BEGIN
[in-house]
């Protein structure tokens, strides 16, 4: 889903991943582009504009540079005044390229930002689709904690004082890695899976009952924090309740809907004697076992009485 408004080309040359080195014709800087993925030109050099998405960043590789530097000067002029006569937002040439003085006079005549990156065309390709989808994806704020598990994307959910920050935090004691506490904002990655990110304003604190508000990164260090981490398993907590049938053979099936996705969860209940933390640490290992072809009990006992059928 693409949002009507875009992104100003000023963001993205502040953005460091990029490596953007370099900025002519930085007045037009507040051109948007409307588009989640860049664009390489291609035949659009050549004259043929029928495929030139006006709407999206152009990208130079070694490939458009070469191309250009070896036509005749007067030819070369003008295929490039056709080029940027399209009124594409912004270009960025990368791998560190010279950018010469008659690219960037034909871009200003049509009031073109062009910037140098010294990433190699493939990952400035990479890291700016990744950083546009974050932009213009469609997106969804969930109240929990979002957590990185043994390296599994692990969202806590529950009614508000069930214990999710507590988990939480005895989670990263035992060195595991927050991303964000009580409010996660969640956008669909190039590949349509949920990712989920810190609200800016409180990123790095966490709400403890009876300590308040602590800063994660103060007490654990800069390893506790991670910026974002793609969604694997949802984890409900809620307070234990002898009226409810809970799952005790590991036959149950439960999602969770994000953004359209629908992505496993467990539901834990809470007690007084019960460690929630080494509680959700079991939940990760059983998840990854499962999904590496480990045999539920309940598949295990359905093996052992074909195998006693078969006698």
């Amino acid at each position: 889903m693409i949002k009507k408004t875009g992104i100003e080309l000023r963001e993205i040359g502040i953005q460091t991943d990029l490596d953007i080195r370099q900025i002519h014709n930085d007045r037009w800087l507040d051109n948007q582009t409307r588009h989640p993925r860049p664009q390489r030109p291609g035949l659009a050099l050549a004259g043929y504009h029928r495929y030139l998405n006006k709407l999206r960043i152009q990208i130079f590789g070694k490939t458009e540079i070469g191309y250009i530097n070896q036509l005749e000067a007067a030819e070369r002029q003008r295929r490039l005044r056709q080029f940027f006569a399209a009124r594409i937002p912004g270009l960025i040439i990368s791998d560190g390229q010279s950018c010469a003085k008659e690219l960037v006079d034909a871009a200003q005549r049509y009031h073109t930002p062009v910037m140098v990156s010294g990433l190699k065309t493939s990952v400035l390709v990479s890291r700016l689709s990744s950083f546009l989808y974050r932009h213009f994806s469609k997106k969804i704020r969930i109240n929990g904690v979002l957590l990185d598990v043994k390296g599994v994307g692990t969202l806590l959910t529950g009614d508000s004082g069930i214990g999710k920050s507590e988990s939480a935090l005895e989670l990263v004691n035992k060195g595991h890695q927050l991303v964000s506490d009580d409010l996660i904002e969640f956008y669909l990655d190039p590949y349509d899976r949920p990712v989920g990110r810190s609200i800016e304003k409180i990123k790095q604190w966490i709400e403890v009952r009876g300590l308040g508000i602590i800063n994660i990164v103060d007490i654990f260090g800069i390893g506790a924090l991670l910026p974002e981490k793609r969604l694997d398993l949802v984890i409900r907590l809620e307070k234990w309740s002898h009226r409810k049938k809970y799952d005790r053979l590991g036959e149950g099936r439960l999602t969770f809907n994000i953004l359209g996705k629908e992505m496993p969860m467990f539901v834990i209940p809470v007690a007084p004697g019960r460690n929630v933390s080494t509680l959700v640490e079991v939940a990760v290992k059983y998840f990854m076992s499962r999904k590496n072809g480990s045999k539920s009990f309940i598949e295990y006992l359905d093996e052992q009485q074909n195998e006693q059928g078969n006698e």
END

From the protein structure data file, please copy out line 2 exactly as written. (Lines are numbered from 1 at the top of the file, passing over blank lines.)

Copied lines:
């Protein structure tokens, strides 16, 4: 889903991943582009504009540079005044390229930002689709904690004082890695899976009952924090309740809907004697076992009485 408004080309040359080195014709800087993925030109050099998405960043590789530097000067002029006569937002040439003085006079005549990156065309390709989808994806704020598990994307959910920050935090004691506490904002990655990110304003604190508000990164260090981490398993907590049938053979099936996705969860209940933390640490290992072809009990006992059928 693409949002009507875009992104100003000023963001993205502040953005460091990029490596953007370099900025002519930085007045037009507040051109948007409307588009989640860049664009390489291609035949659009050549004259043929029928495929030139006006709407999206152009990208130079070694490939458009070469191309250009070896036509005749007067030819070369003008295929490039056709080029940027399209009124594409912004270009960025990368791998560190010279950018010469008659690219960037034909871009200003049509009031073109062009910037140098010294990433190699493939990952400035990479890291700016990744950083546009974050932009213009469609997106969804969930109240929990979002957590990185043994390296599994692990969202806590529950009614508000069930214990999710507590988990939480005895989670990263035992060195595991927050991303964000009580409010996660969640956008669909190039590949349509949920990712989920810190609200800016409180990123790095966490709400403890009876300590308040602590800063994660103060007490654990800069390893506790991670910026974002793609969604694997949802984890409900809620307070234990002898009226409810809970799952005790590991036959149950439960999602969770994000953004359209629908992505496993467990539901834990809470007690007084019960460690929630080494509680959700079991939940990760059983998840990854499962999904590496480990045999539920309940598949295990359905093996052992074909195998006693078969006698």